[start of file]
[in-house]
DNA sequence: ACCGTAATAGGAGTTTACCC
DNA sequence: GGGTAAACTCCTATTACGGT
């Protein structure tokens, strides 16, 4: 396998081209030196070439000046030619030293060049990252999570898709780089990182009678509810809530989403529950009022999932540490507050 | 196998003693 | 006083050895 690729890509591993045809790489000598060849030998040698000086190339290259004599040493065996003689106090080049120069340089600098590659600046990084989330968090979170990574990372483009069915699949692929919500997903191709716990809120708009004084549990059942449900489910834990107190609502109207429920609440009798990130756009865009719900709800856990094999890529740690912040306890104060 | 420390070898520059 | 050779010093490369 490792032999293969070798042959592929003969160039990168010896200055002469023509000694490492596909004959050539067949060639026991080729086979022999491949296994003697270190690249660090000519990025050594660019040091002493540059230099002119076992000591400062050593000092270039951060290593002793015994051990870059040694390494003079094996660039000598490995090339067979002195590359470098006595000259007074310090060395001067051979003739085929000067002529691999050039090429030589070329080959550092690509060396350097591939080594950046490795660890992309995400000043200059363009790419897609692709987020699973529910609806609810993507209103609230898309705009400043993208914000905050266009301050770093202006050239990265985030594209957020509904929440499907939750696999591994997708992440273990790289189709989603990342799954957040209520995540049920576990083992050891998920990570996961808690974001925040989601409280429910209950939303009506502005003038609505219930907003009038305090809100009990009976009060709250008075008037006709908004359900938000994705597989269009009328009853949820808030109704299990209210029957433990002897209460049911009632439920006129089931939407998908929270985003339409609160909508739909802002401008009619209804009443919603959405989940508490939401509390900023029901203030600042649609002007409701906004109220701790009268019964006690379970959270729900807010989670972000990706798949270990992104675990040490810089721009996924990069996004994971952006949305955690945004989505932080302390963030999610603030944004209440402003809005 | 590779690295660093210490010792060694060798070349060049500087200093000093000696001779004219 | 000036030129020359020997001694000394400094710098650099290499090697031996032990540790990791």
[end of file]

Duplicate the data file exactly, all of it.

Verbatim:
[in-house]
DNA sequence: ACCGTAATAGGAGTTTACCC
DNA sequence: GGGTAAACTCCTATTACGGT
């Protein structure tokens, strides 16, 4: 396998081209030196070439000046030619030293060049990252999570898709780089990182009678509810809530989403529950009022999932540490507050 | 196998003693 | 006083050895 690729890509591993045809790489000598060849030998040698000086190339290259004599040493065996003689106090080049120069340089600098590659600046990084989330968090979170990574990372483009069915699949692929919500997903191709716990809120708009004084549990059942449900489910834990107190609502109207429920609440009798990130756009865009719900709800856990094999890529740690912040306890104060 | 420390070898520059 | 050779010093490369 490792032999293969070798042959592929003969160039990168010896200055002469023509000694490492596909004959050539067949060639026991080729086979022999491949296994003697270190690249660090000519990025050594660019040091002493540059230099002119076992000591400062050593000092270039951060290593002793015994051990870059040694390494003079094996660039000598490995090339067979002195590359470098006595000259007074310090060395001067051979003739085929000067002529691999050039090429030589070329080959550092690509060396350097591939080594950046490795660890992309995400000043200059363009790419897609692709987020699973529910609806609810993507209103609230898309705009400043993208914000905050266009301050770093202006050239990265985030594209957020509904929440499907939750696999591994997708992440273990790289189709989603990342799954957040209520995540049920576990083992050891998920990570996961808690974001925040989601409280429910209950939303009506502005003038609505219930907003009038305090809100009990009976009060709250008075008037006709908004359900938000994705597989269009009328009853949820808030109704299990209210029957433990002897209460049911009632439920006129089931939407998908929270985003339409609160909508739909802002401008009619209804009443919603959405989940508490939401509390900023029901203030600042649609002007409701906004109220701790009268019964006690379970959270729900807010989670972000990706798949270990992104675990040490810089721009996924990069996004994971952006949305955690945004989505932080302390963030999610603030944004209440402003809005 | 590779690295660093210490010792060694060798070349060049500087200093000093000696001779004219 | 000036030129020359020997001694000394400094710098650099290499090697031996032990540790990791």